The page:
Strong teams that function well are both mature and unified. (Pixabay)

Teams lead stronger when they lead together.

That's more difficult than it sounds.

Leading stronger means your leadership,influence and team effectiveness have increased, and therefore, you realize greater results.

Strong teams that function well are both mature and unified.

Unity and maturity can elude even the best of teams because people view and value both of these elements differently. Essentially, that means they define unity and maturity differently.

For example, let's take unity. Two similar churches in the same city might view and value teamwork differently. One team might place a higher value on freedom. That sounds good. They would say, "Be creative, think out of the box, do your thing, go for it and just make it happen the best way you can." The other team might place a higher value on collaboration. That sounds good too. They would say, "Let's work together, tap into creative synergy for the best ideas to make the greatest progress possible."

Neither approach is right or wrong, but you can't mix the two and lead strong.

My purpose in this post is not to give practical steps that tell you specifically what to do. My aim is to offer practical principles to help you get there by your own design, meaning practices that work in your church.

The principles comprise a three-point sequence to help you define, evaluate where you are and begin to move forward toward a stronger team. None of us ever arrive, but we can all get stronger.

A three-point sequence to help your teams lead together and stronger.

  1. The only way to lead together is to lead in the same direction.
  2. The only way to lead in the same direction is to be unified.
  3. The only way to remain unified is to live in spiritual and emotional maturity.

Let's break each one down just a little.

1. The only way to lead together is to lead in the same direction.

It's the nature of leaders to want to go their own way, but that's how organizations can get stuck and remain smaller than their fullest potential.

That independence is not a bad thing; it's part of what makes someone a leader. Every leader has their own ideas, passions and ways to get something accomplished. However, unbridled independence is a problem. It's like a wild stallion, powerful and beautiful to look at, but alone, its primary purpose is to run solo in the wild. That's cool, but that's it.

Interdependence is more powerful and beautiful. But you can't run any direction you choose and remain interdependent. You have to run together and in the same direction. Like the stallion, we all resist the process of being broken, but the bridle is what helps us pull together. We run stronger, longer and farther together.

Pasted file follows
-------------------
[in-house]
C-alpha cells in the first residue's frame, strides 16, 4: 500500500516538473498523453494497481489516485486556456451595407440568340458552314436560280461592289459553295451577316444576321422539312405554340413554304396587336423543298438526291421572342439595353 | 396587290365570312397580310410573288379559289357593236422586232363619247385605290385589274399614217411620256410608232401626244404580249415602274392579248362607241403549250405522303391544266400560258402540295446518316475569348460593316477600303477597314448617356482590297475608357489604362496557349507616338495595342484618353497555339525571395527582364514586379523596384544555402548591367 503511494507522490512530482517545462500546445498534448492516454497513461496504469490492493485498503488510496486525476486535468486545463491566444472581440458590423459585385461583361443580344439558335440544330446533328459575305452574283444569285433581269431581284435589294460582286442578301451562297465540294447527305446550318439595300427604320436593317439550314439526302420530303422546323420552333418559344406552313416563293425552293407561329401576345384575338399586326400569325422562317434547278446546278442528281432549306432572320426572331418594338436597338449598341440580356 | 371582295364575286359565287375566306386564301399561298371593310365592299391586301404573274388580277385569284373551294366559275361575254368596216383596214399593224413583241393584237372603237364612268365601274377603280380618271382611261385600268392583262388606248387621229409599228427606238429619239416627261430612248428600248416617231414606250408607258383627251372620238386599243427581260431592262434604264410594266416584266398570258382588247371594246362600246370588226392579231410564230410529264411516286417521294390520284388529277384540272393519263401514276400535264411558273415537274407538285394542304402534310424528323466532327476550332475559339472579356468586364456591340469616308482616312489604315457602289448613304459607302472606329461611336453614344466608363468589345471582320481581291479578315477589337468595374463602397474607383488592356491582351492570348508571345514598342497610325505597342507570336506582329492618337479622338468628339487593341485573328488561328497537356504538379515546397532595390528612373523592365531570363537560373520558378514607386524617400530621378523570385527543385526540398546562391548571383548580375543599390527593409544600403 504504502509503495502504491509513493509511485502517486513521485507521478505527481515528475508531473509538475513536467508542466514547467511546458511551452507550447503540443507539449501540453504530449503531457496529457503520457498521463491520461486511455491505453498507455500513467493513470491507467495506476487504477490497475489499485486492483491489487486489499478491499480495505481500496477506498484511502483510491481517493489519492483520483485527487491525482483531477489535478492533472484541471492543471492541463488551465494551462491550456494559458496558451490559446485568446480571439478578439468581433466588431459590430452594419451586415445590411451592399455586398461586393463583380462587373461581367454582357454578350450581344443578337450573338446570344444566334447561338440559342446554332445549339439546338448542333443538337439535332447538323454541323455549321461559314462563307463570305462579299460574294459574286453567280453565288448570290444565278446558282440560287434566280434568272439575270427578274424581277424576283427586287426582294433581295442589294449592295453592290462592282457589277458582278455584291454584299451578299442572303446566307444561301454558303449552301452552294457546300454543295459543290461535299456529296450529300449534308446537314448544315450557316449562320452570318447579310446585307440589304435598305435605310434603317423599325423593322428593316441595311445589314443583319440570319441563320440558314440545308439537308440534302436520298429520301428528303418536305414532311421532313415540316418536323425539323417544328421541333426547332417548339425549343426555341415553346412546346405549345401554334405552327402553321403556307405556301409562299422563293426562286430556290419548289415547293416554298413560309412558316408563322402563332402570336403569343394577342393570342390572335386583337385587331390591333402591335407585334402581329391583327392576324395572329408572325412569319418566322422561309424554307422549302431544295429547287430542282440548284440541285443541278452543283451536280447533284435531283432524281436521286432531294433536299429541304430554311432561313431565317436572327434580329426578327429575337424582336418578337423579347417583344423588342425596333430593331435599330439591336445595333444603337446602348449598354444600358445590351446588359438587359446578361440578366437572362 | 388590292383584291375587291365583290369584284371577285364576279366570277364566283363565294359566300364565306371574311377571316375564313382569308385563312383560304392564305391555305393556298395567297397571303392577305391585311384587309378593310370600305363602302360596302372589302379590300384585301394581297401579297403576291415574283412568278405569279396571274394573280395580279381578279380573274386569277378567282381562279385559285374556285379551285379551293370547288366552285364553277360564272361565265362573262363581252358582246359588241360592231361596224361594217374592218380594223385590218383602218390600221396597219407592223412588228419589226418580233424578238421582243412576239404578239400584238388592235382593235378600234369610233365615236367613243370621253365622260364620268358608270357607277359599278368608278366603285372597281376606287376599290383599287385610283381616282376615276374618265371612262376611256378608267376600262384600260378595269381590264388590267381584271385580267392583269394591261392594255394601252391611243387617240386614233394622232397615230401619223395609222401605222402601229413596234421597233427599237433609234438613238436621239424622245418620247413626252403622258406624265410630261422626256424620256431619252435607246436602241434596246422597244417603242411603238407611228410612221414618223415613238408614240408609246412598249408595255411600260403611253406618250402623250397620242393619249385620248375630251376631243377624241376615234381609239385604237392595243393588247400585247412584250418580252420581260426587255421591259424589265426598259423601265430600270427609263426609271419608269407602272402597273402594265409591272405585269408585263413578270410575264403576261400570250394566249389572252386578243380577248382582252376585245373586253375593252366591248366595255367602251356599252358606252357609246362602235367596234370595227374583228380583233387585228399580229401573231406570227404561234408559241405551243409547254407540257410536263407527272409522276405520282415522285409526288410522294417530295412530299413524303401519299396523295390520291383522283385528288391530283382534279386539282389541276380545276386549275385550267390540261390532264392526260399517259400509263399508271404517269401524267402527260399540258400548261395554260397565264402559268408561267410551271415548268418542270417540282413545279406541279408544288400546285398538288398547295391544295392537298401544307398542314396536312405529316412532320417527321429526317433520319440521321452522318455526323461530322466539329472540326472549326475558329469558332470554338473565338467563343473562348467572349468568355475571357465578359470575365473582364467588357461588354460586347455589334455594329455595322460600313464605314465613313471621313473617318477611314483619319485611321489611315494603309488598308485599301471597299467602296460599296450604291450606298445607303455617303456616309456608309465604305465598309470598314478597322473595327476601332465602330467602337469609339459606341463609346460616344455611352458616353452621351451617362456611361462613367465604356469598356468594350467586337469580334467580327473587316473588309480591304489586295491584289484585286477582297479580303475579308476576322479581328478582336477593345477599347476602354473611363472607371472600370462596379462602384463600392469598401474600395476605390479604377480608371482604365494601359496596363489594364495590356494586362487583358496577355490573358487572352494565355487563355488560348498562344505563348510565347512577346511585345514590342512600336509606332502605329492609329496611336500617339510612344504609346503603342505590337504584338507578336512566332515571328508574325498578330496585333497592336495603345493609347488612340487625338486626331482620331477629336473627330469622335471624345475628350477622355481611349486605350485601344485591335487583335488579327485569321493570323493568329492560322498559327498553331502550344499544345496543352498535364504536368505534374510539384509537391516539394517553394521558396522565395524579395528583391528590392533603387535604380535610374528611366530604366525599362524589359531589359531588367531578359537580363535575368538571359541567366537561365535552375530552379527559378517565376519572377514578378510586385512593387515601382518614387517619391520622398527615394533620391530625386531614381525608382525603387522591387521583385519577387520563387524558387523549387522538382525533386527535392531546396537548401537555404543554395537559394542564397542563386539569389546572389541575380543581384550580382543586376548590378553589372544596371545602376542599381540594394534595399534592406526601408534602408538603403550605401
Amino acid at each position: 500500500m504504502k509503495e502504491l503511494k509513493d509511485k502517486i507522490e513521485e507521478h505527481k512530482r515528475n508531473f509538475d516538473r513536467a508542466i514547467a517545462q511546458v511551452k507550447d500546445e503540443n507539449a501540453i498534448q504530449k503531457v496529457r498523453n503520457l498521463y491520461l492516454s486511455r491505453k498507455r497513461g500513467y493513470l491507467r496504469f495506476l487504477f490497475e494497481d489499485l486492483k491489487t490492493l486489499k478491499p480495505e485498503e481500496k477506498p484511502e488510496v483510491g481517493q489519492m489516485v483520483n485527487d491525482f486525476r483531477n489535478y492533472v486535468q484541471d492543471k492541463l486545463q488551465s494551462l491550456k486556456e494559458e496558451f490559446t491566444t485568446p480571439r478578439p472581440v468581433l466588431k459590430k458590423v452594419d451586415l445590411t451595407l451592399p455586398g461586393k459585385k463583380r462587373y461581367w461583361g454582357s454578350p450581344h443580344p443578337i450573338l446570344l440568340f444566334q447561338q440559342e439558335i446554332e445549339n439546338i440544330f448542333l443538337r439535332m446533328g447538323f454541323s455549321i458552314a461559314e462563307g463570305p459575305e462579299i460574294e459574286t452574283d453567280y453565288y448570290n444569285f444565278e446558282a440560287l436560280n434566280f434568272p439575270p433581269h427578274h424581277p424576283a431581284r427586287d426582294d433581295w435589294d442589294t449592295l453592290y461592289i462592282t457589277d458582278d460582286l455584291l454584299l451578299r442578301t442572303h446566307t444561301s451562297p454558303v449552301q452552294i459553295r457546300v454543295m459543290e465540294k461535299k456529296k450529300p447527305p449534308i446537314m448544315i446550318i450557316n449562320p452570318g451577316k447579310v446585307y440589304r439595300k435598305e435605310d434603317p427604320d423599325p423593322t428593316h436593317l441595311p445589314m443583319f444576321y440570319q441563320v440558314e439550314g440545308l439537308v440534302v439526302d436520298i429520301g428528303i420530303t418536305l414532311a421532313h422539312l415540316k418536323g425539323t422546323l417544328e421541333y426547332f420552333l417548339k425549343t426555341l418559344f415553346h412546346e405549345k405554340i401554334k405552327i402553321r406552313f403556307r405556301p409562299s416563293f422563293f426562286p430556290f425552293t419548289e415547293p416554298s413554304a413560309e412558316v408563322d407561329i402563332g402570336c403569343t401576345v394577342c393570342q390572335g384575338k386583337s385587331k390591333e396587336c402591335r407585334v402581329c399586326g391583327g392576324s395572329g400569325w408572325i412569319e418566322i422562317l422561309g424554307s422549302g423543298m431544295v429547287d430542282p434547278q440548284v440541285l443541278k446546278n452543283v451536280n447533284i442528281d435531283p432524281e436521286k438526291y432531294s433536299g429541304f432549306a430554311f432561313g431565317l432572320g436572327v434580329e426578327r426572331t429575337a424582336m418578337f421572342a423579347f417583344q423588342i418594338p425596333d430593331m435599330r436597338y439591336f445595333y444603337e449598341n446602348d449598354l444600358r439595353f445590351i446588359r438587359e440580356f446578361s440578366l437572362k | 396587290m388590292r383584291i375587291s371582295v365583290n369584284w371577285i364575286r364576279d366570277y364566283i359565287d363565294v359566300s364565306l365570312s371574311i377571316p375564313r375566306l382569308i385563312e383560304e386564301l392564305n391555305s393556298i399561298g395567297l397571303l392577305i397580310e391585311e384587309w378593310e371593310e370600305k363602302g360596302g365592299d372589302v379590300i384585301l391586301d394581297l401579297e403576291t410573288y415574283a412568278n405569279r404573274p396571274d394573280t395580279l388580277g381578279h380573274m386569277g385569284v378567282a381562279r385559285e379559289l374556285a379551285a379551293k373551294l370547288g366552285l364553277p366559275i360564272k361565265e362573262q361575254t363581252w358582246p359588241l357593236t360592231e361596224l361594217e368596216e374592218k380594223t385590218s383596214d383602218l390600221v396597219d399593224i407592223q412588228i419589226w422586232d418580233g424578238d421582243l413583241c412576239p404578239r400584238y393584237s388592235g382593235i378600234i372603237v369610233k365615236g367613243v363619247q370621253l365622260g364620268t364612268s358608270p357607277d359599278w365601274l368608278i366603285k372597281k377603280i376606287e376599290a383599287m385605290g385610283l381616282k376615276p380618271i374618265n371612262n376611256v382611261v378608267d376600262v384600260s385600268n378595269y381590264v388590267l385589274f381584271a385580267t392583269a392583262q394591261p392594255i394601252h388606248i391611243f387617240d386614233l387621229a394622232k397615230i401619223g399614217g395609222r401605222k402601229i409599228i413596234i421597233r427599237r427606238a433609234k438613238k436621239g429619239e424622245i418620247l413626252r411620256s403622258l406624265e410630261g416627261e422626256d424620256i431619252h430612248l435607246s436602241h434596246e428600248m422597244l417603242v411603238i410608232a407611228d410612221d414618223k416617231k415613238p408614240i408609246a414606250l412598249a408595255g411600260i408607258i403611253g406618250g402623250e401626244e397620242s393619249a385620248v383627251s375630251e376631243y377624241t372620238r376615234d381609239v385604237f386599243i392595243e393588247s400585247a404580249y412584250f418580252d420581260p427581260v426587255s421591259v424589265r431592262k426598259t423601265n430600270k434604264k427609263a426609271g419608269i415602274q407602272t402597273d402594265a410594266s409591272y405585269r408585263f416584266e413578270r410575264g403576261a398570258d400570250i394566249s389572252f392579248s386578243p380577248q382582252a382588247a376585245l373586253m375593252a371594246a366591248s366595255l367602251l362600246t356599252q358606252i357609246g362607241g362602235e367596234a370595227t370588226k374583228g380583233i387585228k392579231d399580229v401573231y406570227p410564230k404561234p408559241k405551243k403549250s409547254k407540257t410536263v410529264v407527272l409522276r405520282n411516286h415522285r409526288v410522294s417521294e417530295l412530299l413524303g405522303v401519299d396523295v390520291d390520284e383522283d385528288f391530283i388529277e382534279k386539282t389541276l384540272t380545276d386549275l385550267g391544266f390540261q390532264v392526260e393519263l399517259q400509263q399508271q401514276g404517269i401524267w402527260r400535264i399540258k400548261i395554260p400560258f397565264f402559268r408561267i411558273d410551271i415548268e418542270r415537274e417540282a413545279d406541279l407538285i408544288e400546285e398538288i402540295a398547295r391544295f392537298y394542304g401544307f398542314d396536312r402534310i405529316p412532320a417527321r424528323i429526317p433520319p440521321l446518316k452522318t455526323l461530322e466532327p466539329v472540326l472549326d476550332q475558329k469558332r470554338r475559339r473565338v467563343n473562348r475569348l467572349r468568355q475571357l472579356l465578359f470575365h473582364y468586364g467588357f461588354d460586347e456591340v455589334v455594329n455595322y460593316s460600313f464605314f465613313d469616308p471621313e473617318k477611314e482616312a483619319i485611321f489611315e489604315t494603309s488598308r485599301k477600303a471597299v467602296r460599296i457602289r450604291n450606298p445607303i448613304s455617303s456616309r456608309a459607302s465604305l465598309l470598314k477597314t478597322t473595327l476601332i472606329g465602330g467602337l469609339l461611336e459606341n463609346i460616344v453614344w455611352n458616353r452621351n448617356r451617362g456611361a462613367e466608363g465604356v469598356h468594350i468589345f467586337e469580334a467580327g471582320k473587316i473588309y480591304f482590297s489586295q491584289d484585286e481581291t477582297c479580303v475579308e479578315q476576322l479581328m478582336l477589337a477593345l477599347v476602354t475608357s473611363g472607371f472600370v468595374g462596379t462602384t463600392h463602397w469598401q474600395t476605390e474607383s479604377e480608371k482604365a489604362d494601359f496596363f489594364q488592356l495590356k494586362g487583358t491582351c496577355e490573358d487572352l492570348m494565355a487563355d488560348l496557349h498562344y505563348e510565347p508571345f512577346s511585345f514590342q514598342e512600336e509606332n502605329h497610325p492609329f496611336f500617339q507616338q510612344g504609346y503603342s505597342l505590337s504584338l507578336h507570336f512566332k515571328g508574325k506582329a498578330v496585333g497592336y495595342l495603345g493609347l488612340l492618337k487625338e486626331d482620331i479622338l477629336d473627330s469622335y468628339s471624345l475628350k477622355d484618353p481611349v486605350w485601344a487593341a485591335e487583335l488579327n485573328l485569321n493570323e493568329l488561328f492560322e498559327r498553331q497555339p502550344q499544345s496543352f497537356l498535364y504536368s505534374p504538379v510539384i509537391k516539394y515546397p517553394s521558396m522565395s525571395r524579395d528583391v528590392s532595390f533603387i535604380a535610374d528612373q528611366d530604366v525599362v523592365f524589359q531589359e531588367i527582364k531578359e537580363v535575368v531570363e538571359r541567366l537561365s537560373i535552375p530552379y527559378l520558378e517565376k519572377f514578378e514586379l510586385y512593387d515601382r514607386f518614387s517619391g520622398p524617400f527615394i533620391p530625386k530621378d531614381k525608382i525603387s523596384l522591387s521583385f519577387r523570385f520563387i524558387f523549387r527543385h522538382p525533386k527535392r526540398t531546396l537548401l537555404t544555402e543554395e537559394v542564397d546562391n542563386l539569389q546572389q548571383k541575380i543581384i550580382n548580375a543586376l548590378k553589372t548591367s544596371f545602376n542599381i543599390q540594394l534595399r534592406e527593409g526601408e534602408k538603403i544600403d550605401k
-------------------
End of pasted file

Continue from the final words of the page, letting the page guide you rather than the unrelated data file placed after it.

Are you leading in the same direction?

2. The only way to lead in the same direction is to be unified.

The logical thing is to talk about mission and vision. But I'd like to assume that your team is unified on your vision. That will allow us to get more practical.

For example, at your church, you may have differing opinions on how to best do small groups. So, what system is best? What approach works best? Who decides? What is the best way to train leaders? These differences are nearly guaranteed in every church.

At some point, you should choose one method. Essentially you are choosing unity. If you don't choose unity, you have chosen division. If you have division, you are going nowhere fast.

Not everyone will get what they want. You might not get your preference, but you get a shot at changing more lives by increasing the number of people in your groups. Until you choose to run in the same direction together, sold out and all in, you'll never be unified. There is enormous power in unity.

Are you unified?

3. The only way to remain unified is to live in spiritual and emotional maturity.

One of my favorite passages that brings this all to life is found in Philippians 2:1-8.

In a recent post PK (Pastor Kevin Myers at 12Stone church) shared this three-point definition of spiritual maturity, and we've been working on this focused approach:

  • Spiritual Intimacy: Your heart-experience with God.
  • Biblical Knowledge: The truth embraced in your mind from the Word of God.
  • Holy Obedience: Your will, that is, what you do, surrendering to the will and ways of God.

The only way to rise above our human nature is to lean into our new creation (2 Cor. 5:17) and allow the Spirit of God to help us mature.

This maturity makes it possible to let go of titles, where we sit on the org chart, who gets more than someone else so we can focus on the goal.

None of this is easy.

If it were, we'd all be doing it consistently.

But we can all do it if we set our minds and hearts to it, one day at a time. And I'm convinced that this results in a stronger and more efficient team.

Dan Reiland is the executive pastor at 12Stone Church in Lawrenceville, Georgia. He previously partnered with John Maxwell for 20 years, first as executive pastor at Skyline Wesleyan Church in San Diego, then as vice president of leadership and church development at INJOY.

This article originally appeared at danreiland.com.

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